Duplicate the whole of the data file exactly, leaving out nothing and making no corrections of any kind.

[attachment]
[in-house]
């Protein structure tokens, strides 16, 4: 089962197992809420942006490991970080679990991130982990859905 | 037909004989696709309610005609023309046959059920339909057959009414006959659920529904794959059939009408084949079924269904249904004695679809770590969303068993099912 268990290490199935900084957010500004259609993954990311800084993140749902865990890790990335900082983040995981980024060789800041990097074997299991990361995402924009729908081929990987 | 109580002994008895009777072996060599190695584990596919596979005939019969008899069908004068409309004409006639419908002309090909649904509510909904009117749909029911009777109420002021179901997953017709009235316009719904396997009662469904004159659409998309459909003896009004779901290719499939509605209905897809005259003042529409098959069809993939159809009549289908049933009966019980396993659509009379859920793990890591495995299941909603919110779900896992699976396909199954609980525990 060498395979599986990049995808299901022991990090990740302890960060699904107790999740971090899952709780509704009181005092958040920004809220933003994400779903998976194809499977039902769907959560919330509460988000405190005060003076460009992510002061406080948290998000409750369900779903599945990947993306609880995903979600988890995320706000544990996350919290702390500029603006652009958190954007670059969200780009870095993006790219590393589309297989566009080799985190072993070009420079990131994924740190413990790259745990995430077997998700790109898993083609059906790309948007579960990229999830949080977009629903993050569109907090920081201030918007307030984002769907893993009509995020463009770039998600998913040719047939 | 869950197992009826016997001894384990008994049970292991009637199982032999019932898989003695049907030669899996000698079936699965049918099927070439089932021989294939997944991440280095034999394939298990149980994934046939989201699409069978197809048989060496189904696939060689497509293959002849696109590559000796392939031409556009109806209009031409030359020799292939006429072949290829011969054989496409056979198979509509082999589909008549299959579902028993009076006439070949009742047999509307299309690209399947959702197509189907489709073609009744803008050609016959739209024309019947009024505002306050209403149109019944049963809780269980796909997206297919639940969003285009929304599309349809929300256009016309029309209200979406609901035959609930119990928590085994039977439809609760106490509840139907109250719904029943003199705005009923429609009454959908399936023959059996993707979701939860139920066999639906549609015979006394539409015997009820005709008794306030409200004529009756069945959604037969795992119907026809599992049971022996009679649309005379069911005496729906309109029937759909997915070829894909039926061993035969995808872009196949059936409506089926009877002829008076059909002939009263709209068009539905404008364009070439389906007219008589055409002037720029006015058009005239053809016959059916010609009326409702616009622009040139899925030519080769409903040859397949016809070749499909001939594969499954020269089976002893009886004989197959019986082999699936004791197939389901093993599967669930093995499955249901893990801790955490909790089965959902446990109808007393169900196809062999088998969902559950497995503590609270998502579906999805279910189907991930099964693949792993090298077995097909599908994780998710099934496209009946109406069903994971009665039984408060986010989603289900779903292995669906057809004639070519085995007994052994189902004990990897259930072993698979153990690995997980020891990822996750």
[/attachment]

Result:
[in-house]
């Protein structure tokens, strides 16, 4: 089962197992809420942006490991970080679990991130982990859905 | 037909004989696709309610005609023309046959059920339909057959009414006959659920529904794959059939009408084949079924269904249904004695679809770590969303068993099912 268990290490199935900084957010500004259609993954990311800084993140749902865990890790990335900082983040995981980024060789800041990097074997299991990361995402924009729908081929990987 | 109580002994008895009777072996060599190695584990596919596979005939019969008899069908004068409309004409006639419908002309090909649904509510909904009117749909029911009777109420002021179901997953017709009235316009719904396997009662469904004159659409998309459909003896009004779901290719499939509605209905897809005259003042529409098959069809993939159809009549289908049933009966019980396993659509009379859920793990890591495995299941909603919110779900896992699976396909199954609980525990 060498395979599986990049995808299901022991990090990740302890960060699904107790999740971090899952709780509704009181005092958040920004809220933003994400779903998976194809499977039902769907959560919330509460988000405190005060003076460009992510002061406080948290998000409750369900779903599945990947993306609880995903979600988890995320706000544990996350919290702390500029603006652009958190954007670059969200780009870095993006790219590393589309297989566009080799985190072993070009420079990131994924740190413990790259745990995430077997998700790109898993083609059906790309948007579960990229999830949080977009629903993050569109907090920081201030918007307030984002769907893993009509995020463009770039998600998913040719047939 | 869950197992009826016997001894384990008994049970292991009637199982032999019932898989003695049907030669899996000698079936699965049918099927070439089932021989294939997944991440280095034999394939298990149980994934046939989201699409069978197809048989060496189904696939060689497509293959002849696109590559000796392939031409556009109806209009031409030359020799292939006429072949290829011969054989496409056979198979509509082999589909008549299959579902028993009076006439070949009742047999509307299309690209399947959702197509189907489709073609009744803008050609016959739209024309019947009024505002306050209403149109019944049963809780269980796909997206297919639940969003285009929304599309349809929300256009016309029309209200979406609901035959609930119990928590085994039977439809609760106490509840139907109250719904029943003199705005009923429609009454959908399936023959059996993707979701939860139920066999639906549609015979006394539409015997009820005709008794306030409200004529009756069945959604037969795992119907026809599992049971022996009679649309005379069911005496729906309109029937759909997915070829894909039926061993035969995808872009196949059936409506089926009877002829008076059909002939009263709209068009539905404008364009070439389906007219008589055409002037720029006015058009005239053809016959059916010609009326409702616009622009040139899925030519080769409903040859397949016809070749499909001939594969499954020269089976002893009886004989197959019986082999699936004791197939389901093993599967669930093995499955249901893990801790955490909790089965959902446990109808007393169900196809062999088998969902559950497995503590609270998502579906999805279910189907991930099964693949792993090298077995097909599908994780998710099934496209009946109406069903994971009665039984408060986010989603289900779903292995669906057809004639070519085995007994052994189902004990990897259930072993698979153990690995997980020891990822996750």